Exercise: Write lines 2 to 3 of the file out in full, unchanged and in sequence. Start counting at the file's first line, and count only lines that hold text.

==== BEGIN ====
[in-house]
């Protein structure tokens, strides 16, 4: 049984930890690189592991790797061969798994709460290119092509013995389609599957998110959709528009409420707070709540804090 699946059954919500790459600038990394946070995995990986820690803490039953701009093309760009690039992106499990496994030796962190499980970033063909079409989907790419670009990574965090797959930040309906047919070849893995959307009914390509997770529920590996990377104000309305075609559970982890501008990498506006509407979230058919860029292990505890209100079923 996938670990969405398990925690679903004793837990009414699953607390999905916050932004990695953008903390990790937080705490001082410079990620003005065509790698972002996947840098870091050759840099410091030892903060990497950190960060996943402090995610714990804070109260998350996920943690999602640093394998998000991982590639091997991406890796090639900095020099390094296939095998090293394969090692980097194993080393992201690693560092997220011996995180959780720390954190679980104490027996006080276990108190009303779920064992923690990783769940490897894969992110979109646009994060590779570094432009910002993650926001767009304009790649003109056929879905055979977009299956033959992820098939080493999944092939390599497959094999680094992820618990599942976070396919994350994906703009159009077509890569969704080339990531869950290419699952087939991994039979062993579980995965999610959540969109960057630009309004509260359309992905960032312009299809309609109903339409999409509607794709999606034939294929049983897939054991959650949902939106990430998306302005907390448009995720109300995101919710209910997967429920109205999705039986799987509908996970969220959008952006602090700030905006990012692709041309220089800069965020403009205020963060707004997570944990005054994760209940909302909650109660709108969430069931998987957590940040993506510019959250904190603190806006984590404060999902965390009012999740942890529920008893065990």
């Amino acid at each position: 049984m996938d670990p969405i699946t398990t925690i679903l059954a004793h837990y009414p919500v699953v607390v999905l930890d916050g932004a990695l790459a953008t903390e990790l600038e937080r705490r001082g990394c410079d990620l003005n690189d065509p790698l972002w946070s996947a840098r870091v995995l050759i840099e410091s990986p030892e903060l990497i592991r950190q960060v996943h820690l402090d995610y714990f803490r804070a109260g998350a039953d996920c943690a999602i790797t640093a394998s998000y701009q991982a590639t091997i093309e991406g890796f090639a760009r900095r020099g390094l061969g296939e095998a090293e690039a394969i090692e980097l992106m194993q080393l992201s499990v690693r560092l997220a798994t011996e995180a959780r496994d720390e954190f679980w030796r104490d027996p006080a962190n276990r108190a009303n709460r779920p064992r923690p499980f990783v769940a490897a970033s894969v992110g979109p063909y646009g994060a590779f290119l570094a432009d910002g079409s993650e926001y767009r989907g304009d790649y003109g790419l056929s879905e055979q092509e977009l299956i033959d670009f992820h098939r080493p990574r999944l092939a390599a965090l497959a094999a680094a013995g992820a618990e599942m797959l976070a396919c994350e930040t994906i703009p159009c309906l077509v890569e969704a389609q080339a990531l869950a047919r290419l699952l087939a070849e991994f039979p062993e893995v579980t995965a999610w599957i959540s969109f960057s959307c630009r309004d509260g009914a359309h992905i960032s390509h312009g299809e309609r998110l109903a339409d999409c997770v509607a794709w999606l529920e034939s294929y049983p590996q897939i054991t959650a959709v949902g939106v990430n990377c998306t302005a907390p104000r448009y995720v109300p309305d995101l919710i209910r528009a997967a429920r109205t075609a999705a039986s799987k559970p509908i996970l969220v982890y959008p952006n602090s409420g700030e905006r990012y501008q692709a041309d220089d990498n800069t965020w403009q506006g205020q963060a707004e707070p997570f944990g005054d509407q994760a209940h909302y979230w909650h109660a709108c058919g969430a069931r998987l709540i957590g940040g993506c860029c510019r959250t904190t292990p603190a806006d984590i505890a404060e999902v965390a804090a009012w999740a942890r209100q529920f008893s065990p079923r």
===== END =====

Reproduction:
């Protein structure tokens, strides 16, 4: 049984930890690189592991790797061969798994709460290119092509013995389609599957998110959709528009409420707070709540804090 699946059954919500790459600038990394946070995995990986820690803490039953701009093309760009690039992106499990496994030796962190499980970033063909079409989907790419670009990574965090797959930040309906047919070849893995959307009914390509997770529920590996990377104000309305075609559970982890501008990498506006509407979230058919860029292990505890209100079923 996938670990969405398990925690679903004793837990009414699953607390999905916050932004990695953008903390990790937080705490001082410079990620003005065509790698972002996947840098870091050759840099410091030892903060990497950190960060996943402090995610714990804070109260998350996920943690999602640093394998998000991982590639091997991406890796090639900095020099390094296939095998090293394969090692980097194993080393992201690693560092997220011996995180959780720390954190679980104490027996006080276990108190009303779920064992923690990783769940490897894969992110979109646009994060590779570094432009910002993650926001767009304009790649003109056929879905055979977009299956033959992820098939080493999944092939390599497959094999680094992820618990599942976070396919994350994906703009159009077509890569969704080339990531869950290419699952087939991994039979062993579980995965999610959540969109960057630009309004509260359309992905960032312009299809309609109903339409999409509607794709999606034939294929049983897939054991959650949902939106990430998306302005907390448009995720109300995101919710209910997967429920109205999705039986799987509908996970969220959008952006602090700030905006990012692709041309220089800069965020403009205020963060707004997570944990005054994760209940909302909650109660709108969430069931998987957590940040993506510019959250904190603190806006984590404060999902965390009012999740942890529920008893065990």
């Amino acid at each position: 049984m996938d670990p969405i699946t398990t925690i679903l059954a004793h837990y009414p919500v699953v607390v999905l930890d916050g932004a990695l790459a953008t903390e990790l600038e937080r705490r001082g990394c410079d990620l003005n690189d065509p790698l972002w946070s996947a840098r870091v995995l050759i840099e410091s990986p030892e903060l990497i592991r950190q960060v996943h820690l402090d995610y714990f803490r804070a109260g998350a039953d996920c943690a999602i790797t640093a394998s998000y701009q991982a590639t091997i093309e991406g890796f090639a760009r900095r020099g390094l061969g296939e095998a090293e690039a394969i090692e980097l992106m194993q080393l992201s499990v690693r560092l997220a798994t011996e995180a959780r496994d720390e954190f679980w030796r104490d027996p006080a962190n276990r108190a009303n709460r779920p064992r923690p499980f990783v769940a490897a970033s894969v992110g979109p063909y646009g994060a590779f290119l570094a432009d910002g079409s993650e926001y767009r989907g304009d790649y003109g790419l056929s879905e055979q092509e977009l299956i033959d670009f992820h098939r080493p990574r999944l092939a390599a965090l497959a094999a680094a013995g992820a618990e599942m797959l976070a396919c994350e930040t994906i703009p159009c309906l077509v890569e969704a389609q080339a990531l869950a047919r290419l699952l087939a070849e991994f039979p062993e893995v579980t995965a999610w599957i959540s969109f960057s959307c630009r309004d509260g009914a359309h992905i960032s390509h312009g299809e309609r998110l109903a339409d999409c997770v509607a794709w999606l529920e034939s294929y049983p590996q897939i054991t959650a959709v949902g939106v990430n990377c998306t302005a907390p104000r448009y995720v109300p309305d995101l919710i209910r528009a997967a429920r109205t075609a999705a039986s799987k559970p509908i996970l969220v982890y959008p952006n602090s409420g700030e905006r990012y501008q692709a041309d220089d990498n800069t965020w403009q506006g205020q963060a707004e707070p997570f944990g005054d509407q994760a209940h909302y979230w909650h109660a709108c058919g969430a069931r998987l709540i957590g940040g993506c860029c510019r959250t904190t292990p603190a806006d984590i505890a404060e999902v965390a804090a009012w999740a942890r209100q529920f008893s065990p079923r």